Back then, our industry was about the sale and that sale was cloaked in purported advice. To be fair, some of those sales resulted in exceptional investment outcomes. Many did not, however, and those clients paid the price. That derogatory image of our business remains forever etched into the minds of many clients and ultimately, the regulators.
At the same time, a new player entered the game: the “do it yourself” platforms. Why use a broker when you can purchase a high-flying, no-load fund? Why pay full price for a stock trade when you can use a discount broker to execute a stock transaction? For the first time, investors could cut out the middleman, the broker. In my opinion, this was a main catalyst that led us to reinvent the way we did business.
Change is Inevitable
After a few years in the financial services industry, I had an opportunity to move to a small startup firm that specialized in trading strategies for high-net-worth investors. Thinly capitalized, the firm did not survive the 1987 market crash. I recalled the events of that afternoon as I was trying to work orders with our firm’s floor brokers. When I asked for a bid on a particular stock at the height of selling, the floor broker replied, “There are no bids.” Scary stuff.
The stock market structure today looks nothing like it did in 1987. The change that has taken place has made the market much more efficient and transparent. In addition, while the change was gradual, there were market participants that failed to adapt and eventually became obsolete. However, out of that disruption emerged a new way to transact equity business and it created a whole new level of interesting opportunities and challenges. The disruption that occurred throughout the 1990s was initially borne out of shifting regulation, but accelerated as technological innovation became table stakes in the trading business.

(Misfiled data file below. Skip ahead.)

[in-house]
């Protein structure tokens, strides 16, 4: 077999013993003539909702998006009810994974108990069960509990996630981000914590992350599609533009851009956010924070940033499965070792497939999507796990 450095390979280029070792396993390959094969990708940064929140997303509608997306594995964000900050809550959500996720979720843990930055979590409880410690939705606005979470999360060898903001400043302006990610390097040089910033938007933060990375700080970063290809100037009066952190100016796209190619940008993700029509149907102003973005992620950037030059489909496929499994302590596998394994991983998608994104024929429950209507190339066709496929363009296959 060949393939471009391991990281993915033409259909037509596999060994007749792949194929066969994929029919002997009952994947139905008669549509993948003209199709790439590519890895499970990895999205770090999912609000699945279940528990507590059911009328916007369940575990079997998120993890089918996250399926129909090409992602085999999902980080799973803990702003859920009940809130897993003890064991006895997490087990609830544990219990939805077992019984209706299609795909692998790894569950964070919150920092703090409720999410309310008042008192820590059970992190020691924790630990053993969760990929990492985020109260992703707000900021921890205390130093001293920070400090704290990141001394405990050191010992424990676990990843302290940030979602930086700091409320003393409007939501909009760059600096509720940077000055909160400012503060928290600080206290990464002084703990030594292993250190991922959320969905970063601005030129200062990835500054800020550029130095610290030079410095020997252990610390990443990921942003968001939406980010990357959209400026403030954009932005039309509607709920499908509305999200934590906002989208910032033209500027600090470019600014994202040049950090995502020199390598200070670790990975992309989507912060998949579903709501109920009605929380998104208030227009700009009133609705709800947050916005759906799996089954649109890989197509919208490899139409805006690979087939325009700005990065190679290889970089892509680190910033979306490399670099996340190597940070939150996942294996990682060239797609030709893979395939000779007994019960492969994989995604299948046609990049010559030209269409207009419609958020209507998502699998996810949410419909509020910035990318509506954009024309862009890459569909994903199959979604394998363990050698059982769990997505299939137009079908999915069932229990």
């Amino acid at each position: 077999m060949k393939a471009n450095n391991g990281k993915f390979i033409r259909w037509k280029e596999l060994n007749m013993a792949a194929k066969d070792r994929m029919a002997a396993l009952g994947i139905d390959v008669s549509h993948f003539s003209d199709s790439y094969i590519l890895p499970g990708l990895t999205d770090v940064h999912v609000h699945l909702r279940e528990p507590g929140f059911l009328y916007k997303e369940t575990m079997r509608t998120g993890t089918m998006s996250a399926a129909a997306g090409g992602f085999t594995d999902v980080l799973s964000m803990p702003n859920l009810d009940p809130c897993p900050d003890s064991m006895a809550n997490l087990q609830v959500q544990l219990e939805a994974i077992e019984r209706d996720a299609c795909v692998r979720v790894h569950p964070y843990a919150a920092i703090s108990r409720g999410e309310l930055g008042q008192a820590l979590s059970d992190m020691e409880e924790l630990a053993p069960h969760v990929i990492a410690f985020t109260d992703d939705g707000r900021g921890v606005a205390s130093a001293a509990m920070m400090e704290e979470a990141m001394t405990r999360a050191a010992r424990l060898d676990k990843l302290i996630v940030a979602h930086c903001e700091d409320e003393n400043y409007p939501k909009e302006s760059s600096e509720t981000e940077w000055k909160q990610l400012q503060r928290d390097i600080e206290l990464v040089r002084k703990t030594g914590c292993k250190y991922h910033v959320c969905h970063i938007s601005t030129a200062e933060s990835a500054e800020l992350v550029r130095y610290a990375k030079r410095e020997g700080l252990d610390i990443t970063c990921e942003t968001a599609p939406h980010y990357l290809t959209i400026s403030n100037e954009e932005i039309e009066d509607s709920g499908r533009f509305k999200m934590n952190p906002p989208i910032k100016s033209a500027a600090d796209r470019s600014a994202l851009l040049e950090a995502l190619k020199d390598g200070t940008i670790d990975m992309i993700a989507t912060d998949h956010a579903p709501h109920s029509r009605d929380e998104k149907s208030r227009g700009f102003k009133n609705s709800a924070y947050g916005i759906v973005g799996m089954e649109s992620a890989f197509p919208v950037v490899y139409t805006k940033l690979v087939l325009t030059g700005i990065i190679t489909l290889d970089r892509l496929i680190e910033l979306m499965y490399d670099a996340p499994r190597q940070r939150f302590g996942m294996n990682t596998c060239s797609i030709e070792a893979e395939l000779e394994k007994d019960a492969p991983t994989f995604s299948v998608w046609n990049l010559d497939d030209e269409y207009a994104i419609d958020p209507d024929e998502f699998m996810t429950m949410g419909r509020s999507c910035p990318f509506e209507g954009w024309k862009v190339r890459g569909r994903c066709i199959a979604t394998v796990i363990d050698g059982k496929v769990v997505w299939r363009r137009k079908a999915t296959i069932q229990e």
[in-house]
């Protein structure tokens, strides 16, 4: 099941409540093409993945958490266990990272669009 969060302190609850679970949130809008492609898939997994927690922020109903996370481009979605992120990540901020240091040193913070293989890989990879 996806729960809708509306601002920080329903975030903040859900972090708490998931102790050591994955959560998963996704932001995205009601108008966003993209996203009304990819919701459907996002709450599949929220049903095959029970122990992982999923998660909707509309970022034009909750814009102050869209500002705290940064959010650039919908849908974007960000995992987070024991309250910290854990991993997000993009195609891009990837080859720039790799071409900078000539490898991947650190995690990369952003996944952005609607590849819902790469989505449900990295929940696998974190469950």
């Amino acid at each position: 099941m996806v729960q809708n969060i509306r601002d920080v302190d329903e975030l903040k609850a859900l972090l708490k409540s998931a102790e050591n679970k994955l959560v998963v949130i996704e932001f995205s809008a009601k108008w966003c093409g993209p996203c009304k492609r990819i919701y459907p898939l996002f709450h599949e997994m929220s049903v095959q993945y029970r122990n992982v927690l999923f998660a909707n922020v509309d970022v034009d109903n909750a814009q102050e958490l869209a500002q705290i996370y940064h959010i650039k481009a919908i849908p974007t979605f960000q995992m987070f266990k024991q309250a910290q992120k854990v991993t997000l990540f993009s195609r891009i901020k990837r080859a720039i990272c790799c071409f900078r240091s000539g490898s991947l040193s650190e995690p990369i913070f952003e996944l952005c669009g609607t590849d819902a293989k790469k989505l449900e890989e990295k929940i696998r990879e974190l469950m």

The parallels to what is happening today in the financial services industry are eerily similar. The DOL rule (the shifting regulation disruptor) has forced us to reexamine the way we conduct business. What will likely happen is that we will use technological innovations to enhance how we interact with clients and comply with whatever shape the rule eventually takes. There will be advisors that choose not to adapt and will eventually drop out. There will be others, however, who will embrace the change and whose businesses will flourish.
I am optimistic about what our collective future holds and look forward to being part of the evolution.
About Cetera® Advisor Networks
Cetera Advisor Networks LLC is an independent broker-dealer and registered investment adviser firm that utilizes a unique regional director model to support financial advisors through the entire life cycle of their business. As part of Cetera Financial Group®, a leading network of independent retail broker-dealers, Cetera Advisor Networks is able to build and support regional teams through local service, regional offices and a national home office, facilitating the success of financial professionals.
Cetera Advisor Networks is a member of the Securities Investor Protection Corporation (SIPC) and the Financial Industry Regulatory Authority (FINRA). For more information, see ceteraadvisornetworks.com.